Courtesy Manchester evening news.
The Government is to pay benefits totalling nearly £1bn to thousands of sick and disabled people after a blunder saw them denied payments.
It was reported last year that about 70,000 claimants of Employment and Support Allowance (ESA) had been shortchanged over the course of seven years.
Claimants lost out by around £5,000 each in the blunder – with some owed £20,000.
But it’s now emerged that the fault has affected far more people – and the cost has also skyrocketed.
Conservative ministers now say that number of people potentially owed money has risen to 180,000. The Mirror reports that estimated amount of the back payments has rocketed to £970million.
The sum puts huge strain on government finances just a day after leaked plans emerged to spend hundreds of millions of pounds improving Universal Credit.
The bill has partly increased due to a major Tory U-turn in July.
Previously the Department for Work and Pensions (DWP) only planned to refund people for benefits they were denied after 21 October 2014.
But facing a legal challenge, Tory welfare chief Esther McVey caved to calls to refund people all the way back to 2011.
The bill has also increased due to extra evidence gathered by a a 400-strong DWP team who are still reviewing 570,000 cases.
MPs previously said the disaster showed “weakness at the highest level of government” while the National Audit Office condemned ministers for failing to “get a grip”.
Labour MP Neil Coyle said: “This has revealed even more chaos at DWP with thousands more disabled people denied vital help”.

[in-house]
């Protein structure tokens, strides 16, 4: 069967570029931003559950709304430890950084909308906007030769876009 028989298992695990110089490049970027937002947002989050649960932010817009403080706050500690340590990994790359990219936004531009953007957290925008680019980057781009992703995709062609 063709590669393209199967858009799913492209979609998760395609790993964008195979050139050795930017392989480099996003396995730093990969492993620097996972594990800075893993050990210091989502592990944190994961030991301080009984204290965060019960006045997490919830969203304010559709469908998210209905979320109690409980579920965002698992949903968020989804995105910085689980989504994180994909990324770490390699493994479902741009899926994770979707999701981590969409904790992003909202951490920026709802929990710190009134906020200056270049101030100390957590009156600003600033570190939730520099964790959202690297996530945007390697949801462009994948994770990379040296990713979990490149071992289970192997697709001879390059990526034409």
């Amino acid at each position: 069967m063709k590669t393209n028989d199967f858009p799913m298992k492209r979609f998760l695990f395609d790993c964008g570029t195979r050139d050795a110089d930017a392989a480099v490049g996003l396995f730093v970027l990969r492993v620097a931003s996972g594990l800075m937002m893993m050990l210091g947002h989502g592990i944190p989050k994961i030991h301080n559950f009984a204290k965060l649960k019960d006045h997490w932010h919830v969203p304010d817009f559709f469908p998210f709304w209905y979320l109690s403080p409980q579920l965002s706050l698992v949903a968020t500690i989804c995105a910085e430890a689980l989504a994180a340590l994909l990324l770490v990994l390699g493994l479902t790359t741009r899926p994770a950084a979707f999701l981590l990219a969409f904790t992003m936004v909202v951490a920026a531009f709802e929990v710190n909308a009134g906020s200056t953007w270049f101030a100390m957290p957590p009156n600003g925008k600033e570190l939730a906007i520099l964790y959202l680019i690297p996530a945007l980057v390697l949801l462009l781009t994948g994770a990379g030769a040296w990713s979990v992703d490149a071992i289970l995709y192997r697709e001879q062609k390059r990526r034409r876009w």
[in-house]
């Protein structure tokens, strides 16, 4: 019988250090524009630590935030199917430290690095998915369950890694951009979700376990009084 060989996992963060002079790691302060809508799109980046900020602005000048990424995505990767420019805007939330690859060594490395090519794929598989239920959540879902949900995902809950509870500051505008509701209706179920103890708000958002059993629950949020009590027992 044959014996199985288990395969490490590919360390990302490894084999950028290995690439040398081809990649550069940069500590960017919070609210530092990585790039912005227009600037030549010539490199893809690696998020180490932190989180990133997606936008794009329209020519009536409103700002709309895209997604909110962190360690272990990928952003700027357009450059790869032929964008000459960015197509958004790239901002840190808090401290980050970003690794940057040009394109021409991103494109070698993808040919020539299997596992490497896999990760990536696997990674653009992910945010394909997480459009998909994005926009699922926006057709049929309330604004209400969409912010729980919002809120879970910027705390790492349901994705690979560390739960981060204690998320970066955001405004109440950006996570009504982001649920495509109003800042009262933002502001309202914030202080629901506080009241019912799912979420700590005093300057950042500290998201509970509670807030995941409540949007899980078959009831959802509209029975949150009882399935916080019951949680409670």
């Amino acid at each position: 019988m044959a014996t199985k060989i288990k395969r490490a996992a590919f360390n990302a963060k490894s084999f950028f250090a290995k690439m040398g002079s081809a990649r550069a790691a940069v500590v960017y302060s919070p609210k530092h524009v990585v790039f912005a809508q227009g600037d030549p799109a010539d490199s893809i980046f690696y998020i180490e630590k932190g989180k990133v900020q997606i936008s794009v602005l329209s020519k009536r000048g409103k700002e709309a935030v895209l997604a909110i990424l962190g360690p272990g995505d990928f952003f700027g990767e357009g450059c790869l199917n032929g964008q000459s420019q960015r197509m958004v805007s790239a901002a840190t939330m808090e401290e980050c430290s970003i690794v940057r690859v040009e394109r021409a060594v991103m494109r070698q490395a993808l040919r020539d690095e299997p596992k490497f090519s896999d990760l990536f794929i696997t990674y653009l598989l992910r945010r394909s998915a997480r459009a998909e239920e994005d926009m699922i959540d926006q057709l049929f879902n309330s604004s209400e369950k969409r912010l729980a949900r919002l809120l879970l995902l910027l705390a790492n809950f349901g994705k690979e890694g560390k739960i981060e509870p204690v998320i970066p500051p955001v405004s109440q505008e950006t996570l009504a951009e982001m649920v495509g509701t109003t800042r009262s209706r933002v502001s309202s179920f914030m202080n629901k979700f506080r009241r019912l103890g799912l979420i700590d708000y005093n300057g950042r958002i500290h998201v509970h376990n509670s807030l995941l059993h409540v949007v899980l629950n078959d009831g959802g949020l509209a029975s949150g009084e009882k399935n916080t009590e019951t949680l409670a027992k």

Rob Holland, co-chair of the Disability Benefits Consortium which represents 80 charities and campaign groups, said: “It’s welcome that the Government has been able to identify the thousands of sick and disabled people who have missed out.
“Close to half of those living in poverty are disabled or live with a disabled family member and have little in the way of a financial safety net.
“Given this, in addition to making sure disabled people are paid the money owed from this error, the Government must look to the forthcoming Budget to reverse the cuts built into the new Universal Credit as well.
“To not do so risks pushing many disabled people further into poverty.”
Today’s latest estimates, released by the DWP, show £810million in arrears will be paid to 105,000 people between now and April 2019.
Another £160million in arrears will then be paid to an estimated 75,000 people in the 2019/20 financial year.
On top of this, the DWP will also have to continue funding people’s higher benefit claims as time goes on. This will cost £60million in 2018/19 and £130million in 2019/20, the figures show.
These costs will then gradually reduce as ESA claimants are moved on to Universal Credit.